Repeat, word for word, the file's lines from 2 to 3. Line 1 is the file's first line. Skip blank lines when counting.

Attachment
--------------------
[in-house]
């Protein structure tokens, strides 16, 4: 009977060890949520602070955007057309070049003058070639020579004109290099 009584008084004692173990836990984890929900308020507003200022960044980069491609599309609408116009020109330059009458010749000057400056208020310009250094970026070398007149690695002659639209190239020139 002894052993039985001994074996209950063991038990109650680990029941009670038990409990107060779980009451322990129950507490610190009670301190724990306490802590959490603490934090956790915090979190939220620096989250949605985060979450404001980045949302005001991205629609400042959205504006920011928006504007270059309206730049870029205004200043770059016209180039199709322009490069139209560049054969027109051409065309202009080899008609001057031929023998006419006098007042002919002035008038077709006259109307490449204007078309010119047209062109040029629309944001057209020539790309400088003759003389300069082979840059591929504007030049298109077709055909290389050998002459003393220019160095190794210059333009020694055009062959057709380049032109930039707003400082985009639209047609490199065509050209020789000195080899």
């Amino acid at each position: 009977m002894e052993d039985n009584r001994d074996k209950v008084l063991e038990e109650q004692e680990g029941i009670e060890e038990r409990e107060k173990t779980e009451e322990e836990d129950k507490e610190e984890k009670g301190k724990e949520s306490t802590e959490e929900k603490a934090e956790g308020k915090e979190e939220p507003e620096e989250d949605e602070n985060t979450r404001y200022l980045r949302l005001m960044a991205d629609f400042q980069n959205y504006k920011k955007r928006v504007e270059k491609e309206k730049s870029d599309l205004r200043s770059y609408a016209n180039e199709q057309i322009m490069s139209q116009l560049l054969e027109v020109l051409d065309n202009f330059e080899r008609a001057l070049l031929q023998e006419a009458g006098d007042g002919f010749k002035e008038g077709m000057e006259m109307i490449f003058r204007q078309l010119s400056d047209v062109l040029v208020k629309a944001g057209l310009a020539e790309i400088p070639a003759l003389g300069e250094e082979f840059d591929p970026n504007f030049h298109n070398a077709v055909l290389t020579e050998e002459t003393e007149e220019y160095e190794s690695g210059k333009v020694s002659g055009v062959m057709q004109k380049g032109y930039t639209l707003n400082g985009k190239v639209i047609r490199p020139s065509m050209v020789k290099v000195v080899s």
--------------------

């Protein structure tokens, strides 16, 4: 009977060890949520602070955007057309070049003058070639020579004109290099 009584008084004692173990836990984890929900308020507003200022960044980069491609599309609408116009020109330059009458010749000057400056208020310009250094970026070398007149690695002659639209190239020139 002894052993039985001994074996209950063991038990109650680990029941009670038990409990107060779980009451322990129950507490610190009670301190724990306490802590959490603490934090956790915090979190939220620096989250949605985060979450404001980045949302005001991205629609400042959205504006920011928006504007270059309206730049870029205004200043770059016209180039199709322009490069139209560049054969027109051409065309202009080899008609001057031929023998006419006098007042002919002035008038077709006259109307490449204007078309010119047209062109040029629309944001057209020539790309400088003759003389300069082979840059591929504007030049298109077709055909290389050998002459003393220019160095190794210059333009020694055009062959057709380049032109930039707003400082985009639209047609490199065509050209020789000195080899």
């Amino acid at each position: 009977m002894e052993d039985n009584r001994d074996k209950v008084l063991e038990e109650q004692e680990g029941i009670e060890e038990r409990e107060k173990t779980e009451e322990e836990d129950k507490e610190e984890k009670g301190k724990e949520s306490t802590e959490e929900k603490a934090e956790g308020k915090e979190e939220p507003e620096e989250d949605e602070n985060t979450r404001y200022l980045r949302l005001m960044a991205d629609f400042q980069n959205y504006k920011k955007r928006v504007e270059k491609e309206k730049s870029d599309l205004r200043s770059y609408a016209n180039e199709q057309i322009m490069s139209q116009l560049l054969e027109v020109l051409d065309n202009f330059e080899r008609a001057l070049l031929q023998e006419a009458g006098d007042g002919f010749k002035e008038g077709m000057e006259m109307i490449f003058r204007q078309l010119s400056d047209v062109l040029v208020k629309a944001g057209l310009a020539e790309i400088p070639a003759l003389g300069e250094e082979f840059d591929p970026n504007f030049h298109n070398a077709v055909l290389t020579e050998e002459t003393e007149e220019y160095e190794s690695g210059k333009v020694s002659g055009v062959m057709q004109k380049g032109y930039t639209l707003n400082g985009k190239v639209i047609r490199p020139s065509m050209v020789k290099v000195v080899s």